but yes, he is rare. Only about 6 out of 1000 calico cats is male, and most of these are sterile.
This is because (I hope I have this right) both the red and the black color genes are carried only on the x chromosome (called sex-linked), and both are dominant. Therefore, if a male cat has any red in his genes, he will show the red on his coat. This is because there can only be one color gene per x chromosome, and males have xy cells.
Females on the other hand, have xx cells, and so can carry red on one, and black on the other. Since both are equally dominant, both show up in the tortoiseshell pattern (or calico if white is involved).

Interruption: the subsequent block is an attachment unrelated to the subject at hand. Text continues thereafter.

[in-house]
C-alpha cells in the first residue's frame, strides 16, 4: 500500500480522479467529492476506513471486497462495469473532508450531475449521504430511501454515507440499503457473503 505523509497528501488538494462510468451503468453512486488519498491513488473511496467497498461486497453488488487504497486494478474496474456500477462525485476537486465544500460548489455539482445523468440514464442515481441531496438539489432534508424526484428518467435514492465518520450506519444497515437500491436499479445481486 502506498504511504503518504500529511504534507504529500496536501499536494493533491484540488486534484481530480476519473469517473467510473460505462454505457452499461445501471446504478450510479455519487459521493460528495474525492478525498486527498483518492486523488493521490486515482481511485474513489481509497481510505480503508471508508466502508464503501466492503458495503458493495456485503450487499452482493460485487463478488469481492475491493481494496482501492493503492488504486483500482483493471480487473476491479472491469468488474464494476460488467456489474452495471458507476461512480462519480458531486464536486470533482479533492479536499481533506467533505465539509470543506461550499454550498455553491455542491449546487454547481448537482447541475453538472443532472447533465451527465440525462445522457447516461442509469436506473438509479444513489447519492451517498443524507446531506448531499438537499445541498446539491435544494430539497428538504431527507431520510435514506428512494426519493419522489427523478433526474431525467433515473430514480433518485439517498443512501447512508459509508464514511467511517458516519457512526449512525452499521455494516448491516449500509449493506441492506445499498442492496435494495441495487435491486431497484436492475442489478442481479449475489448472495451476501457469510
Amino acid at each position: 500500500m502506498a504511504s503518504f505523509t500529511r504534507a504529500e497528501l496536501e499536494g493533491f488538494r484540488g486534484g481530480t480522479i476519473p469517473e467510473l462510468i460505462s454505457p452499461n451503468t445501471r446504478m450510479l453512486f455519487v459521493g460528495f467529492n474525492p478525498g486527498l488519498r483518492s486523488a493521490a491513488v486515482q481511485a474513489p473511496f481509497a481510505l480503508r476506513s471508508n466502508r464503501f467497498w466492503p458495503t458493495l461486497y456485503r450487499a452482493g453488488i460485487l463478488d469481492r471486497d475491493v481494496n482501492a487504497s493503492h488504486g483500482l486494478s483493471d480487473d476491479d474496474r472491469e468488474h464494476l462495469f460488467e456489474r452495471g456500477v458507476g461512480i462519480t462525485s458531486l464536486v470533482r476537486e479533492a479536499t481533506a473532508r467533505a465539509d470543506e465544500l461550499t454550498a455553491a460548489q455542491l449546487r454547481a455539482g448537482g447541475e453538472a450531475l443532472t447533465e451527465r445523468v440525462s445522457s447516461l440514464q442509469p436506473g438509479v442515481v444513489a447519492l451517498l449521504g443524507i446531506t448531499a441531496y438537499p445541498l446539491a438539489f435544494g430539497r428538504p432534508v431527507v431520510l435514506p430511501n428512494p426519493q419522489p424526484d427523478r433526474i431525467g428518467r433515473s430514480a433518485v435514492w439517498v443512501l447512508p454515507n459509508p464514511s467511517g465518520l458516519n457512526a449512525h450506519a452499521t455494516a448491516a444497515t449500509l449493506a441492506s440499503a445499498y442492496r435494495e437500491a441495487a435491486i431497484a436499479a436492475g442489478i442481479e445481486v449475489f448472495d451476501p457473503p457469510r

The reason most calico males are sterile is because for it to occur, there must be two x chromosomes per cell, making the cells xxy. This means the cat is a hermaphrodite, having both male and female sexual organs, often neither of which work.
Hope through some miracle this is clearer than mud. Maybe someone else can explain it better.